A science-fictional idea for a geo-scale, lacework power plant

20.48, Tuesday 24 Jan 2023

The temperature difference across the U.K. yesterday (600 miles) goes from 11C in Scotland to -8C in the south east of England – a gap of 19C (34F).

Which seems like a lot?

Anyway I was wondering, if you could somehow short circuit that, could you generate energy from the heat difference?

It’s a bit of a brain-fart idea. I guess what you’d need is really, really good heat conductors… like: diamond. Diamond is a great conductor of heat. Apparently diamonds are known as “ice” because they’re cold in your hand if you hold enough – they conduct your body heat into the air really efficiently. Half-remembering here, but I vaguely recall hearing: if you had a diamond ashtray in your palm and you stubbed out a cigarette, it would feel like stubbing it out on your skin.

Anyway: so if you could spin a solid diamond pipe hundreds of miles long, you’d get a heat difference between your local end and ambient temperature, and maybe you could use that to drive a turbine or something, and make electricity?

Well why use heat? Go direct to electricity.

There’s something called an electrodynamic tether which is a long cable that hangs off satellites. It has been tested a few times. It takes advantage of the coupling between current, movement through a magnetic field, and force (the Lorentz force).

You hang the tether out of the back of a satellite, dragging it through Earth’s magnetic field, and use it in a couple of ways: either you pass a current through it, in which case it propels (or brakes) the satellite; or you take advantage of the changing magnetic field and generate electricity.

So imagine an electrodynamic tether but it’s not hanging from a satellite, it’s draped across, say, the whole of Canada. What would happen?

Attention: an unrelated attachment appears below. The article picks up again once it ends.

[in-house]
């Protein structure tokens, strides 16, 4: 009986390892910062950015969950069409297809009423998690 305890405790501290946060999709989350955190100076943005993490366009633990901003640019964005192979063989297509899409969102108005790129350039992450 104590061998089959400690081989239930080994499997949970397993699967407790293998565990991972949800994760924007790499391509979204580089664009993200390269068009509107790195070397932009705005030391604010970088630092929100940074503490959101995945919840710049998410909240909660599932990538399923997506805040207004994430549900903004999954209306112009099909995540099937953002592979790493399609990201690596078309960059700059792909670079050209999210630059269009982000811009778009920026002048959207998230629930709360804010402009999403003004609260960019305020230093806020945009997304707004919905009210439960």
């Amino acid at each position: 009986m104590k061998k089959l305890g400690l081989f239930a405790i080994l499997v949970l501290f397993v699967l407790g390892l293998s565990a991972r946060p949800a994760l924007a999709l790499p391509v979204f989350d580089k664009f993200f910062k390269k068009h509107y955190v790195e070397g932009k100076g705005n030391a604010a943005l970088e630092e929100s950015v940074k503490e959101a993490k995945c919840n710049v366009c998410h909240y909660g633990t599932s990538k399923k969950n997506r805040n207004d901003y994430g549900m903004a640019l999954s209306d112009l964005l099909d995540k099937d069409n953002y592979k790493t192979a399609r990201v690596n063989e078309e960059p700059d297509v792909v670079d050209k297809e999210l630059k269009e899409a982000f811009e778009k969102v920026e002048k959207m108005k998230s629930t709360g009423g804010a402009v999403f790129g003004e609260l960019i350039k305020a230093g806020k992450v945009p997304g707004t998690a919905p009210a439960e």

I mean, I don’t know. BUT: I do vaguely recall that normal EM flux across the breadth of Canada is large enough such that it’s hard to have a single electrical grid?

It’s worse during geomagnetic storms, caused by ejection of plasma from the Sun: the Carrington Event in 1859 is the biggest recorded geomagnetic storm, and: The operators of the telegraphs reported receiving electrical shocks, telegraph paper catching fire, and being able to operate equipment with batteries disconnected. (Source: The Conversation (2022).)

It would likely be catastrophic to get a storm of that scale today.

But there are always geomagnetic storms of some magnitude, right? There are always induced currents in the grid somewhere?

And then then’s an energy harvesting technique called RF harvesting:

electromagnetic energy is abundant in space and can be retrieved without limit. Electromagnetic waves come from a variety of sources such as satellite stations, wireless internet, radio stations, and digital multimedia broadcasting. A radio frequency power harvesting system can capture and convert electromagnetic energy into a usable direct current (DC) voltage.


So let’s add room-temperature superconducting materials to the mix.

As diamond is to heat, superconductors are to electricity. Now we don’t have any room-temperature superconductors yet, but let’s say that DeepMind AI researchers decide that after solving Go, protein folding, and Tokamak fusion reactor plasma wrangling, they’ll have a go at chemistry and metamaterials…

…and they somehow engineer a superconductor that doesn’t need to be actively cooled, it’s all exotic surface properties or something, so it’s a passive structure, which is at the very least not impossible, and then: you weave the superconducting wires using a molecular 3D nano loom or something, just print them out hundreds and hundreds of miles long.

Pretending for a second you had that, could you do significant RF harvesting from the everyday variance of the Earth’s magnetic field as driven by the Sun?

You could prototype this with cooled superconducting cables but leave off the EM shielding I guess.

Now imagine a lacework of these superconducting cables over a huge region.

It would be kind of a geo-scale dream catcher for solar EM flux – drape it over the landscape and it would be a vast and diffuse power plant; plug into it from anywhere to tap free electricity. Generator implementation details left as an exercise for the reader.

(Any physicists capable of running the numbers on this? We should publish!)

Now this is a pretty science-fictional idea though I doubt it’s capable of carrying a story on its own.

One of my dreams is to contribute a sci-fi trope to the canon, like space elevators or tractor beams or rolling roads.

So if you’re an author and you have something on the go, please work in the geo-scale EM lace as the default power source, just as like background texture or something, and let’s get it into a few stories, and maybe a kid will read it and in a few decades we’ll have this for real, or maybe not and that’s cool too, but please give it a better name.

Okay thanks.

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